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1. Chandrayaan-1 was India's first unmanned lunar probe launched by the Indian Space Research Organisation in October 2008, and operated till August 2009.
2. The spacecraft was launched by PSLV-C11 from Satish Dhawan Space Centre, Sriharikota, Nellore District, Andhra Pradesh.
3. The Chandrayaan-1 mission was aimed at high-resolution remote sensing of the moon in visible, near infrared (NIR), low energy X-rays and high-energy X-ray regions.
4. The objectives of the mission were: to prepare a three dimensional atlas (with high spatial and altitude resolution of 5-10 m) of both near and far side of the moon; to conduct chemical and mineralogical mapping of the entire lunar surface for distribution of mineral and chemical elements such as Magnesium, Aluminum, Silicon, Calcium, Iron and Titanium as well as high atomic number elements such as Radon, Uranium & Thorium with high spatial resolution.
5. There were altogether eleven scientific instruments onboard Chandrayaan-1 spacecraft. Five of them are Indian and other six are from ESA (3), NASA (2) and Bulgarian Academy of Sciences (1) selected through ISRO Announcement of Opportunity (AO).
6. The detailed analysis of the data obtained from Moon Mineralogy Mapper indicated the presence of water molecules on the lunar surface extending from lunar poles to about 60 deg. latitude. Hydroxyl, a molecule consisting of one oxygen atom and one hydrogen atom, was also found in the lunar soil.
7. The mission was launched in 22 October 2008 and expected to operate for 2 years. However, at 09.02 (UTC) on 29 August 2009 communication with the spacecraft was suddenly lost. The probe had operated for 312 days. The craft will remain in orbit for approximately another 1000 days, eventually crashing into the lunar surface.
8. A Chandrayaan-1 moon mission payload has enabled scientists to study the interaction between the solar wind and a planetary body like moon without a magnetic field.
9. The American Institute of Aeronautics and Astronautics (AIAA) has awarded AIAA SPACE 2009 award to ISRO's Chandrayaan-1 mission for its key contributions to space science and technology.
10. ISRO is also planning a second version of Chandrayaan named Chandrayaan II which will land two motorised rovers- one Russian and another Indian - on the Moon in 2013. The rover will be designed to move on wheels on the lunar surface, pick up samples of soil or rocks, do on-site chemical analysis and send the data to the mother-spacecraft Chandrayaan II, which will be orbiting above. Chandrayaan II will transmit the data to Earth.
11. The national anthem of India turns 100 today.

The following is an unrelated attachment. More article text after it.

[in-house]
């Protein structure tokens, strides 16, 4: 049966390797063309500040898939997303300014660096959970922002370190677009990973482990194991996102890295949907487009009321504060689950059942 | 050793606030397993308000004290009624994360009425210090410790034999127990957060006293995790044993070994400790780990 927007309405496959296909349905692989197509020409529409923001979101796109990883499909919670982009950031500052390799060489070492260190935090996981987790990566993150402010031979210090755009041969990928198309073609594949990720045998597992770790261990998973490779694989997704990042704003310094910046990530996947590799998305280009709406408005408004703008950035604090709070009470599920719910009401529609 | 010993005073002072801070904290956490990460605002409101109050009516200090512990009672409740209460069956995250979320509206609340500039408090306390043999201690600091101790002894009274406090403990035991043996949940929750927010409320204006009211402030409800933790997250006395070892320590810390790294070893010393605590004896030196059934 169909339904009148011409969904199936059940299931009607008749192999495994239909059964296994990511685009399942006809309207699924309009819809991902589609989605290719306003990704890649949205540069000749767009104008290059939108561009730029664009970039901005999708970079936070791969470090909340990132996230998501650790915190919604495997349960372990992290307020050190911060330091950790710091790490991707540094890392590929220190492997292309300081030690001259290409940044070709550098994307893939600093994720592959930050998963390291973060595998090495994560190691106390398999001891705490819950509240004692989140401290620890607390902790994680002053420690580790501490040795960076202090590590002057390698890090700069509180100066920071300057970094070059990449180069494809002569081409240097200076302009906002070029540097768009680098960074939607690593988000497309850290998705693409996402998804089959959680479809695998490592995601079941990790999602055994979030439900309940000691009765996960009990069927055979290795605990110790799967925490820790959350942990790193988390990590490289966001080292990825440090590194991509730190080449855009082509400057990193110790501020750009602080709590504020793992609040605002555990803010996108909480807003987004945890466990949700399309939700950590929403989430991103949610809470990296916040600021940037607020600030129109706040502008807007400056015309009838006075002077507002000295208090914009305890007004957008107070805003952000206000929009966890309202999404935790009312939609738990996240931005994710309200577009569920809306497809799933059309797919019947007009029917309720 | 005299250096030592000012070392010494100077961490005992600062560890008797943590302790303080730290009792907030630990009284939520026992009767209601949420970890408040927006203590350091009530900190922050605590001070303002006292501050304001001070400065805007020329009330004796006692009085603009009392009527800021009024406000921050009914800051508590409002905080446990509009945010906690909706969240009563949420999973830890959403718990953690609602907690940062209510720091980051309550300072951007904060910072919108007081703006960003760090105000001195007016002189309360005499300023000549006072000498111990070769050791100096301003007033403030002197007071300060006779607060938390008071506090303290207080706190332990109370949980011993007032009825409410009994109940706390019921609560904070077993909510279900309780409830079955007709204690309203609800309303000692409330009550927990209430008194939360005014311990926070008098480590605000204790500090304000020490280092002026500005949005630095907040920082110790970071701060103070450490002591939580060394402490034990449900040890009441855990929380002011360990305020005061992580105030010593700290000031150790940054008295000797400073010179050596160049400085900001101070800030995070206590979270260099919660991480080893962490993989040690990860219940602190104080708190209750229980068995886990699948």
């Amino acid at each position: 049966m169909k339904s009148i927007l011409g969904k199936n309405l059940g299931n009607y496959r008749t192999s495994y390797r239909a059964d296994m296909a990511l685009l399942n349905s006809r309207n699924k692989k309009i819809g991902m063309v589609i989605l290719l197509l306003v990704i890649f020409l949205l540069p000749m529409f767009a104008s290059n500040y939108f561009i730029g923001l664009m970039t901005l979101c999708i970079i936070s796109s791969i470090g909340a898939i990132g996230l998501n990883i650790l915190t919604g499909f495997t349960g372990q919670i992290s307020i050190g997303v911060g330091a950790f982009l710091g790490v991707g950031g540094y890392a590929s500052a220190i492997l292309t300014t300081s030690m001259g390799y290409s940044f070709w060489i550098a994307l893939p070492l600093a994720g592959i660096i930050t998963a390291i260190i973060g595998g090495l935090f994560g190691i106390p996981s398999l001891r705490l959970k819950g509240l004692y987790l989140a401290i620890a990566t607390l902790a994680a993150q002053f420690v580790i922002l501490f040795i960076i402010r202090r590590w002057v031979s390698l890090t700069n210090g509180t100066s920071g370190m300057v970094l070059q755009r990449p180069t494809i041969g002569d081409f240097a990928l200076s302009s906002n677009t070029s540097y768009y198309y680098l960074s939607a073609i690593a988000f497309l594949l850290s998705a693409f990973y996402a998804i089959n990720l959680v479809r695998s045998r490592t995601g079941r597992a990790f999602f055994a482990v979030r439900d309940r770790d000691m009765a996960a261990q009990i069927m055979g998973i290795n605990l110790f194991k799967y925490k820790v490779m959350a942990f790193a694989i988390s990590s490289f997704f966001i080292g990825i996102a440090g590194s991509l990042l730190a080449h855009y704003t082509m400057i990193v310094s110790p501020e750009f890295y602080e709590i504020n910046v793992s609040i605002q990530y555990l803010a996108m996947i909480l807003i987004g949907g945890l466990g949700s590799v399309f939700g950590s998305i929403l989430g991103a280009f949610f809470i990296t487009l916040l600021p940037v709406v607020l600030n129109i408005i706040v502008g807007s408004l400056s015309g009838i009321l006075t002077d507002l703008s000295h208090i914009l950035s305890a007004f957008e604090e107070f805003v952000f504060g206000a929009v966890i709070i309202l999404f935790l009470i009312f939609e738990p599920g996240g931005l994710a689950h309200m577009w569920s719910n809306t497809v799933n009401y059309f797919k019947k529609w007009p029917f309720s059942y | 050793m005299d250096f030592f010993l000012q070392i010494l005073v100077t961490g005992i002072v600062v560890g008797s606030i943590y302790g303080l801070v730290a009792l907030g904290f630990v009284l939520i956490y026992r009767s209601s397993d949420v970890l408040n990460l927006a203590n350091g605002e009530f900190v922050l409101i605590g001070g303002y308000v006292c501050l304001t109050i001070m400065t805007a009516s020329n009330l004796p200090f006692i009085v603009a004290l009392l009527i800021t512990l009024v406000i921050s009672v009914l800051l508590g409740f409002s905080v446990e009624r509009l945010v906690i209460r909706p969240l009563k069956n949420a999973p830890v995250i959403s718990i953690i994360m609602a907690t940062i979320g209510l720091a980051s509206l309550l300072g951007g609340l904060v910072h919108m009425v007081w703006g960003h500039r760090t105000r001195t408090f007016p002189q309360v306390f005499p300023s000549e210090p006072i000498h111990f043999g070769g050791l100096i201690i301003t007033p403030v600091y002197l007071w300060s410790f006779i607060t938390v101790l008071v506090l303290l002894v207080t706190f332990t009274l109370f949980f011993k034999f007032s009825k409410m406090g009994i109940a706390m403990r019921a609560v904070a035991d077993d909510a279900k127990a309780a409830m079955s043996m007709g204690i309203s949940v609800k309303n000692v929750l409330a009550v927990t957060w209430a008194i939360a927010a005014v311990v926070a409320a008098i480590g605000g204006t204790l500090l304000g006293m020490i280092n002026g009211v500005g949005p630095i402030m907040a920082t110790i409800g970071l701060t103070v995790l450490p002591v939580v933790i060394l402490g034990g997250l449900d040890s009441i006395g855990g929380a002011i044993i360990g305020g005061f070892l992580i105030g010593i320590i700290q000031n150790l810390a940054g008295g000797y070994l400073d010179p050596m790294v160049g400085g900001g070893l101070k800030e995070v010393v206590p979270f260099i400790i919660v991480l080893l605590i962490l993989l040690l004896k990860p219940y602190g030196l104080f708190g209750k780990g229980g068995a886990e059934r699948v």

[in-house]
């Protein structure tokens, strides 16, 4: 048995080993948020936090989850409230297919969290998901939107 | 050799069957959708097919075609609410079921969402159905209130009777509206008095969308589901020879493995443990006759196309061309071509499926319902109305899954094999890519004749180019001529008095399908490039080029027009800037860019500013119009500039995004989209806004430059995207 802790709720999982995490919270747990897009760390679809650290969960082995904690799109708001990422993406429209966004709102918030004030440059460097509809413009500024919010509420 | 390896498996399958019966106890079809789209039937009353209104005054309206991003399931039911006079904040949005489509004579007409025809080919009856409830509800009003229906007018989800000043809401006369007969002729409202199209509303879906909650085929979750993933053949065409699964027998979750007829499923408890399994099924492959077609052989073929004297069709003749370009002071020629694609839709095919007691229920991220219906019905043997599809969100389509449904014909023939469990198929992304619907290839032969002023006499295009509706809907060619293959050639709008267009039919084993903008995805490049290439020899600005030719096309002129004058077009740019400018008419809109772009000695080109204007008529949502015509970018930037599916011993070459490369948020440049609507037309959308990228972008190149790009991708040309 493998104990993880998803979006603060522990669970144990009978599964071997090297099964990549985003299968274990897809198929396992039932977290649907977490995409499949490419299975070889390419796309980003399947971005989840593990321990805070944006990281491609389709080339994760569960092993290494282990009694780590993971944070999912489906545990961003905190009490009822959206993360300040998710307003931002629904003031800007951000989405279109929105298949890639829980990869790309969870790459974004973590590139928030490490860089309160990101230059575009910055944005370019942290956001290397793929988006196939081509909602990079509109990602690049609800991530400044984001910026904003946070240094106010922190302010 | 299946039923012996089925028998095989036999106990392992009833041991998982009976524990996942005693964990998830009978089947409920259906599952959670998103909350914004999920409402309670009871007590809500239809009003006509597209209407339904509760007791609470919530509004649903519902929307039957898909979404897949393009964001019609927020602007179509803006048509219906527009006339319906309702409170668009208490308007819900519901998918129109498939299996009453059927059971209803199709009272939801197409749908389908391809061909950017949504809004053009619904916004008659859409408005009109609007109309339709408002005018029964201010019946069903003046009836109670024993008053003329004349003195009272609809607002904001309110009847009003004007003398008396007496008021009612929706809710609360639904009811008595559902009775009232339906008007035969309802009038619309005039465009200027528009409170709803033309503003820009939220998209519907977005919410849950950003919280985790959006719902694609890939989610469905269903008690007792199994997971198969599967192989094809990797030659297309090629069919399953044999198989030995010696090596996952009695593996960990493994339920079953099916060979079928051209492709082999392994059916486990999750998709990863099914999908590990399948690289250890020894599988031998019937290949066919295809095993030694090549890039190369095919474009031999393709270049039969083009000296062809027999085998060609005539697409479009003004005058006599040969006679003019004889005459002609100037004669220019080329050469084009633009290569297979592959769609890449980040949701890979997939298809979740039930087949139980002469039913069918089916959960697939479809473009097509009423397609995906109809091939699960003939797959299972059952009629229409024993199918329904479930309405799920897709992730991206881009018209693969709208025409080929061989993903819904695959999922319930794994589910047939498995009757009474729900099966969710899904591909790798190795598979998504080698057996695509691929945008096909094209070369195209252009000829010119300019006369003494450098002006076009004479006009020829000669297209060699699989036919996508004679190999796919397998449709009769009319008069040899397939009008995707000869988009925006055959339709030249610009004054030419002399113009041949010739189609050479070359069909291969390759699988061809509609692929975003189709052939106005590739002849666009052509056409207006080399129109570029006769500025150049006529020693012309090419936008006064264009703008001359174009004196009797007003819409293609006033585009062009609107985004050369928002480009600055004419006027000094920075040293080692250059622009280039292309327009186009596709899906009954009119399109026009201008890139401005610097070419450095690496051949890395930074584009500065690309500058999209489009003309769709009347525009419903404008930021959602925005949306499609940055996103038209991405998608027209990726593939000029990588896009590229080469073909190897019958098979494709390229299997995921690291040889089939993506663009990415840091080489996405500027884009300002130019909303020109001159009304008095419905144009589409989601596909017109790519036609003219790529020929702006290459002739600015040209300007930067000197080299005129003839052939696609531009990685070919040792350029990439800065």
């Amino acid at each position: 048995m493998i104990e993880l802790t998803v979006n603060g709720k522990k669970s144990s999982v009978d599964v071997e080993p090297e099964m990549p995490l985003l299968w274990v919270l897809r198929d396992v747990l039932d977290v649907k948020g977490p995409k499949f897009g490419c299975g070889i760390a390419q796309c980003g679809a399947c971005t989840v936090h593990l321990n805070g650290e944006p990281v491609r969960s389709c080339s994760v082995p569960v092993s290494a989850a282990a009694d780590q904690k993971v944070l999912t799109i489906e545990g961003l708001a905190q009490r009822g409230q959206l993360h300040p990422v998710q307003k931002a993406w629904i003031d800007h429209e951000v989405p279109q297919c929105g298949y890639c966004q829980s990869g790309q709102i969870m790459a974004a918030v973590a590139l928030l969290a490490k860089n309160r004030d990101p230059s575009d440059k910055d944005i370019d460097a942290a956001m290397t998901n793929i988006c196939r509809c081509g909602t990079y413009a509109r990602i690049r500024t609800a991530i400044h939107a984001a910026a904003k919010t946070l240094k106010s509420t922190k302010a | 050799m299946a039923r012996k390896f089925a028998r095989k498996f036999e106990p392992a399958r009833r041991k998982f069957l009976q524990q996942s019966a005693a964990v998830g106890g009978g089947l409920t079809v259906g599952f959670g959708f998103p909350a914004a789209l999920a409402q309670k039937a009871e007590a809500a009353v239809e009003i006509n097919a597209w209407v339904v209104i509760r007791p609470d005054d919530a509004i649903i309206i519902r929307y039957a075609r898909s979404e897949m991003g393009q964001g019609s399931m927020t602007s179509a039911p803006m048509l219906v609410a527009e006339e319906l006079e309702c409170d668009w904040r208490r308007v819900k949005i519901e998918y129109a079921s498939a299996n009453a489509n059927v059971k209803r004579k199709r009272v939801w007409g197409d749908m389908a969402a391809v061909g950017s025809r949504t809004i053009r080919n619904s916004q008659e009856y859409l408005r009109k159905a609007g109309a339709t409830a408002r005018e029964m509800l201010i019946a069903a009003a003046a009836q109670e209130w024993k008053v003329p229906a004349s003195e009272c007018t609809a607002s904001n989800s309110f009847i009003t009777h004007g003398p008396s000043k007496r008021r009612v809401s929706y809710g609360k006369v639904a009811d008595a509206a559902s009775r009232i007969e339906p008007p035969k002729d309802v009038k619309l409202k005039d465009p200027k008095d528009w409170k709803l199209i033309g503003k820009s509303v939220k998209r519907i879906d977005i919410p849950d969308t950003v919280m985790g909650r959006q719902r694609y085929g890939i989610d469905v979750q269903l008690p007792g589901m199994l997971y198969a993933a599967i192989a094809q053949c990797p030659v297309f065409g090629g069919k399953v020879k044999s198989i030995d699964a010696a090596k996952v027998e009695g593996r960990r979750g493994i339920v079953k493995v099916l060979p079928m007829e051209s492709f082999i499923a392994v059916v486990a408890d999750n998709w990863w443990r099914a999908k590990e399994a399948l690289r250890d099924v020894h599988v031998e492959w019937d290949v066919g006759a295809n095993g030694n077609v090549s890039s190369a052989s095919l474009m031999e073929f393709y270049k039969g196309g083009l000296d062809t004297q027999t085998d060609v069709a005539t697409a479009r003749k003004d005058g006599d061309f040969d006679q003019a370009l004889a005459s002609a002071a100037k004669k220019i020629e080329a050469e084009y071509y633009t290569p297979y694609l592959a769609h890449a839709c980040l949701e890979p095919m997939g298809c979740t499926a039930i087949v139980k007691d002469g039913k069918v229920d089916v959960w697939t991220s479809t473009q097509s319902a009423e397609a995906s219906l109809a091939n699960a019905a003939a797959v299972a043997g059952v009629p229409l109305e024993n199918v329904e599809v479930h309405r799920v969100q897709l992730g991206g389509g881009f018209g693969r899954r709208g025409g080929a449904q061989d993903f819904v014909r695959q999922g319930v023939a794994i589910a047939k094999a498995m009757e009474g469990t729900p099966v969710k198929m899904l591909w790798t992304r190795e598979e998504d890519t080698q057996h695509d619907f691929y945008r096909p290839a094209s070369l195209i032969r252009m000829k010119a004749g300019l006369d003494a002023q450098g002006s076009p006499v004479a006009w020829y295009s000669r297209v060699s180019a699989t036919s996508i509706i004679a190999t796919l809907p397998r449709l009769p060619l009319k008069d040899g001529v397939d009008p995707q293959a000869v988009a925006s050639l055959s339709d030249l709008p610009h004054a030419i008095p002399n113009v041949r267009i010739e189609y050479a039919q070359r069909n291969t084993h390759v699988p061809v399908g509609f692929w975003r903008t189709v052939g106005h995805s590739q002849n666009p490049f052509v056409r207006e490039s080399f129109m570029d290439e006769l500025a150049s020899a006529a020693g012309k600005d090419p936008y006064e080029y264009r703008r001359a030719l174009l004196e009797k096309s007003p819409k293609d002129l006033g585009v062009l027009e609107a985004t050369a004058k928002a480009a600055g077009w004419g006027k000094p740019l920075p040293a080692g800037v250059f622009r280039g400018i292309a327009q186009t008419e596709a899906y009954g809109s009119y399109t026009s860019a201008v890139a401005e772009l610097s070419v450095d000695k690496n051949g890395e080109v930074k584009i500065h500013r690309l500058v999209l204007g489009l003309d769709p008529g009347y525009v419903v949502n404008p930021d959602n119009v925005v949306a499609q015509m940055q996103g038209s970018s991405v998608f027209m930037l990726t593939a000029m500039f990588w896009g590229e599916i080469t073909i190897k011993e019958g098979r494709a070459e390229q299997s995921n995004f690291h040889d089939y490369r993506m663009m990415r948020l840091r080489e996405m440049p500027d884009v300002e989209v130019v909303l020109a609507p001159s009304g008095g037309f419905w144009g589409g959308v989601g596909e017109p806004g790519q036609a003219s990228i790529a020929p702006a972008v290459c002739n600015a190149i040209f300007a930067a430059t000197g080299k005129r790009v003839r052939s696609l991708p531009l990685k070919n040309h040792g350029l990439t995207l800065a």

12. The Indian National anthem, originally composed in Bengali by Rabindranath Tagore, was adopted in its Hindi version by the Constituent Assembly as the National Anthem of India on 24 January 1950.
13. Rabindranath Tagore's Jana Gana Mana was first performed on December 27, 1911 at the Calcutta Session of the Indian National Congress.
14. The complete song consists of five stanzas but our national anthem consists of only the first stanza.
15. A formal rendition of the national anthem takes fifty-two seconds.
16. A shortened version consisting of the first and last lines (and takes about 20 seconds to play) is also staged occasionally.
17. The lyrics were rendered into English by Rabindranath Tagore himself.
18. There are several renderings of the full song, including some by great artistes like D.K. Pattamal, Bhimsen Joshi, Dr Balamurali Krishna, Pandit Jasraj, Lata Mangeshkar and Bhupen Hazarika - in their trademark style.
19. The role of the State vs. Market has been one of the major issues in development economics and policy. The new policy of liberalization, privatization and globalization de-emphasized the role of the public sector in the nation's economy.
20. The Government started to deregulate the areas of its operation and subsequently, the disinvestment in Public Sector Enterprises (PSEs) was announced.
21. The process of deregulation was aimed at enlarging competition and allowing new firms to enter the markets. The market was thus opened up to domestic entrepreneurs / industrialists and norms for entry of foreign capital were liberalized.
22. Disinvestment is simply selling the equity(share) invested by the government in Public Sector Enterprises(PSU).PSUs are enterprises which are either owned completely by the government or whose shares are maximum owned by the government(51% or above).Examples include BHEL,ONGC etc.
23. There are two ways of disinvestment: a) Transfer of complete management to private enterprises. Such as Modern Food Industries, Bharat Aluminum Company Limited (BALCO), VSNL, Centaur Hotel Airport are examples of this kind. b) Partial selling of shares. Here government sells some part of shares. But still it retains majority of them (51% or higher).
24. Government had constituted Rangarajan Committee in 1993 to recommend on the policy of Disinvestment in India.
25. The aims of disinvestments policy are: (i)raising of resources to meet fiscal deficit; (ii) encouraging wider public participation including that of workers; (iii) penetrating market discipline within public enterprises; and (iv) improving performance.
26. Disadvantages of disinvestments are: private companies thrive for profits and strive to infringe the rights of people whereas PSUs work for the people. Thus disinvestments are certainly against the interest of the people but it is a necessary evil.
27. Foreign direct investments in these companies would mean more foreign control. This would mean that the sovereignty would be hampered.
28. Disinvestment may lead to large scale unemployement.